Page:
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From the Director: A new chapter in our climate action for creation

Dear Friend,

Happy Feast of St. Francis! Inspired by St. Francis today and always, our work is needed now more than ever to love and care of creation and our fellow brothers and sisters. Just a few days ago, hurricanes and severe storms left and are leaving paths of destruction in Pakistan, throughout the Caribbean and in southeastern United States. They are hurting millions of Pakistanis, Cubans, Dominicans, and Puerto Ricans and other Americans, and leaving families in dire straits without livable homes, adequate food or water, and access to power and other services. The unprecedented intensity of these phenomena is evidence of global warming.   

As our civilization fills the atmosphere with greenhouse gases through the burning of fossil fuels, the air and water become warmer, leading to stronger and longer-lasting storms. This is the scientific consensus. A fact of life. Now, we must drive down global GHG emissions and help protect our most vulnerable neighbors from the impacts of climate change.    

Fortunately, the Administration and Congress are enacting into law the most ambitious climate legislation in history. This refers not only to the Inflation Reduction Act which can drive down national GHG emissions by 40% by 2030, but also the bipartisan infrastructure bill and the CHIPS and Science Act – all providing frameworks and funding for new climate-friendly industrial policy, resilient infrastructure, and research and development of non-carbon energy sources.  

And there is even more hope. Last week a bipartisan group of Senators - 21 Republicans and 48 Democrats – ratified the Kigali Amendment to the global Montreal Protocol on Substances that Deplete the Ozone Layer. The amendment calls for a gradual reduction in the consumption and production of hydrofluorocarbons (“HFCs”), which are potent greenhouse gases. Its global implementation, which now includes U.S. participation, can avoid as much as half a degree Celsius of warming by the end of the century. 

We are indeed in a new chapter of our work. The needle of the nation’s compass has finally pivoted toward solutions commensurate to the scale of our climate crisis. We must make use of this change and momentum and turn it into even greater action and progress for our common home.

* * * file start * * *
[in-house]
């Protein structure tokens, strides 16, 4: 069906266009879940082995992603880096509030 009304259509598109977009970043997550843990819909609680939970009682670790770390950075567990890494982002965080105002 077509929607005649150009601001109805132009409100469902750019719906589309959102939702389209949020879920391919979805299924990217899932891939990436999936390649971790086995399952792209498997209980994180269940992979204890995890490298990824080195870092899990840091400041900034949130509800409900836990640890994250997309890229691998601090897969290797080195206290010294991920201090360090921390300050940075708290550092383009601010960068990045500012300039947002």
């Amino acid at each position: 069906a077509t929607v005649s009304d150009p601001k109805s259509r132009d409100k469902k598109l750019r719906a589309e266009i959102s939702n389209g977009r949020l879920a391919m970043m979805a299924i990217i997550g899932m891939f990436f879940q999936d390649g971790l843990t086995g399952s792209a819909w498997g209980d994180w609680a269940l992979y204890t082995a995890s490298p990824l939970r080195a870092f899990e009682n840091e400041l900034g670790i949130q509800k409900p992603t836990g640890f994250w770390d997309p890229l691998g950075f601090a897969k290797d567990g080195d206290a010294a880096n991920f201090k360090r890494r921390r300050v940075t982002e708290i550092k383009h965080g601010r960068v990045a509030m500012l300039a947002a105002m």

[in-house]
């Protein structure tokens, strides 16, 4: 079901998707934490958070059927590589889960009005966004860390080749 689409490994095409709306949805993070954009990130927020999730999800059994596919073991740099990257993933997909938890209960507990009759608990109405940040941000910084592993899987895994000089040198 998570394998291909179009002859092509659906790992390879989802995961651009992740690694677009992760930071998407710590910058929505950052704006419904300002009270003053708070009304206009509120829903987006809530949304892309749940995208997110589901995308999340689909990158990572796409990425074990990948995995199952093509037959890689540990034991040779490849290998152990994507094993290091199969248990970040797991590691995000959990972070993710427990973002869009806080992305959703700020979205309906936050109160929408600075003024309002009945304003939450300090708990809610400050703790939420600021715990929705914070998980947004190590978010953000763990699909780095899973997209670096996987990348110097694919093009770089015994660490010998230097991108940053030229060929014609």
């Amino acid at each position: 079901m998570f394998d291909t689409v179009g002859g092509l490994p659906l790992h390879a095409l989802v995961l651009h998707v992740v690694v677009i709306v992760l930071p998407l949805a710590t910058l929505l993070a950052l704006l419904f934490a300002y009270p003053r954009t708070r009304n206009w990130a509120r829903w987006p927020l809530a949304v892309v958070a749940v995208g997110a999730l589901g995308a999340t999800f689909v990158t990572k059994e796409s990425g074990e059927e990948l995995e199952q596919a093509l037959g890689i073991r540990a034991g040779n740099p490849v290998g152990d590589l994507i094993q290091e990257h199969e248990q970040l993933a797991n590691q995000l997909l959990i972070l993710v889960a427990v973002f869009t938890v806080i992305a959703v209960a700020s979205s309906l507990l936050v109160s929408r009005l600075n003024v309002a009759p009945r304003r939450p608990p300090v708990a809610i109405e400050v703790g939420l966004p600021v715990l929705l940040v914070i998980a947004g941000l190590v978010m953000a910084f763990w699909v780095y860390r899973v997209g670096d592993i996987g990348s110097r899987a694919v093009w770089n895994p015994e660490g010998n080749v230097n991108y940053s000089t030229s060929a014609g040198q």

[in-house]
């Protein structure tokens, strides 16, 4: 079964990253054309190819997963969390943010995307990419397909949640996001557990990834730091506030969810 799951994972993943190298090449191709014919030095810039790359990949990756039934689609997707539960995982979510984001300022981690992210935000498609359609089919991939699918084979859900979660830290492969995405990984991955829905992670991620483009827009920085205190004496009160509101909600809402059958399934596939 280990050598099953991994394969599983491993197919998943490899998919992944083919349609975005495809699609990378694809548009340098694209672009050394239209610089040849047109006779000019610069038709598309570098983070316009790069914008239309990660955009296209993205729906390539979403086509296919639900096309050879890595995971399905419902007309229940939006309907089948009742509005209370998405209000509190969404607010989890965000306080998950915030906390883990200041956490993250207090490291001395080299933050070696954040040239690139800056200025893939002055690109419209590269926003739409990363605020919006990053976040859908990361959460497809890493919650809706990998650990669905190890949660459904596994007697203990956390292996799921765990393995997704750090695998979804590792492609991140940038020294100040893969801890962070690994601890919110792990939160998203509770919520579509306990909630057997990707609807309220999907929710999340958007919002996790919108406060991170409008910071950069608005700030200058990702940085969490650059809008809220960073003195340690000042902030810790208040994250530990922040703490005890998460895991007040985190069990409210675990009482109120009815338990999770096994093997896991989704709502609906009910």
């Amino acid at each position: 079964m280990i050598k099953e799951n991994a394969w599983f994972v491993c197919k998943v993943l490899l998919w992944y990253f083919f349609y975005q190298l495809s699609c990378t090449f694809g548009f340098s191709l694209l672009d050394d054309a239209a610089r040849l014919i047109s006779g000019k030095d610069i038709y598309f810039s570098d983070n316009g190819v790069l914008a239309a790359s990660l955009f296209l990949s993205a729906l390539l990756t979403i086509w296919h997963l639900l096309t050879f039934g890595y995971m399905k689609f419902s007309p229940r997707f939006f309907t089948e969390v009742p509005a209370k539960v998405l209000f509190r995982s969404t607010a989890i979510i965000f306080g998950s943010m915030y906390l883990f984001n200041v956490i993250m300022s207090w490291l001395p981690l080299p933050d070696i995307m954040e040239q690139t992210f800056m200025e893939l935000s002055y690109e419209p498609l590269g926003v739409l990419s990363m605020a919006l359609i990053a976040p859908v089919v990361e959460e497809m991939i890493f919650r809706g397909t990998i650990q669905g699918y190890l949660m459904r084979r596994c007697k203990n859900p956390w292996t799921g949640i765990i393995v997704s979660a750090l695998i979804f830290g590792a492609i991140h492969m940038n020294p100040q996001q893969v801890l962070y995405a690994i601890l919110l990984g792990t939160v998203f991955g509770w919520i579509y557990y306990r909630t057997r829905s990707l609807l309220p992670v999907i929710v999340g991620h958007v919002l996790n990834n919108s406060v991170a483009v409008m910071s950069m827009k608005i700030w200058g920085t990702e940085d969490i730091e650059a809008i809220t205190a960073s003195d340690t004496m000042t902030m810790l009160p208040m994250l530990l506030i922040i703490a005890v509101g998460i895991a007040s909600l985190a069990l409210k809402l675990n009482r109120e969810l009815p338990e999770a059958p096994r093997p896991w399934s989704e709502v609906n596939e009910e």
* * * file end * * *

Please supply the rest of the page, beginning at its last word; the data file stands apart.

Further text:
That’s why U.S. Catholics will be asking President Biden and his administration to leverage these national successes into bold and ambitious global leadership at the upcoming UNFCCC Conference of Parties (COP27). People are experiencing profound suffering especially in nations least able to address the impacts. Our nation comes to COP27 with a strong leadership position, which it should use to lead and support efforts that dramatically reduce global greenhouse gas emissions and provide meaningful assistance to the nations and people most impacted by climate change.  

As Catholics, we are called to uphold the life and dignity of every human person and to care for our common home. Please join us and our dedicated co-sponsoring partners, by signing our letter to the Biden Administration. Read on below to learn how. 

In faith,


Jose Aguto 
Executive Director
Catholic Climate Covenant


Catholic Climate Covenant Updates


Sign our letter to President Biden ahead of COP27! 

As Catholics guided by the call to care for our vulnerable neighbors and our common home, we are asking the Biden Administration to exercise leadership at the upcoming UNFCCC Conference of Parties (COP27) with moral courage and exceptional ambition. Please add your name to this Catholic letter to the Biden Administration urging them to encourage all nations to dramatically reduce global greenhouse gas emissions and provide meaningful assistance to the nations and peoples most impacted by climate change. 

Click here to read and sign the letter ahead of Nov. 6th. 


Breaking!  Release today of “The Letter," a new documentary on Pope Francis and Laudato Si’! 

We are thrilled to share the release of the feature documentary film called “The Letter,” produced by Oscar-winning Off the Fence Productions in collaboration with Laudato Si’ Movement and the Vatican, and released by YouTube Originals, today, October 4th!  

In this new #LaudatoSiFilm by YouTube Originals, Pope Francis and voices from the peripheries discover what they share in common.
Watch now→

You are also warmly invited to host a screening of the film later this month! By registering for a screening, communities will receive a link to the film that can be watched without license, for free. Register for a training on October 19 to learn how to share the film via this link. (And you can view the trailer here.)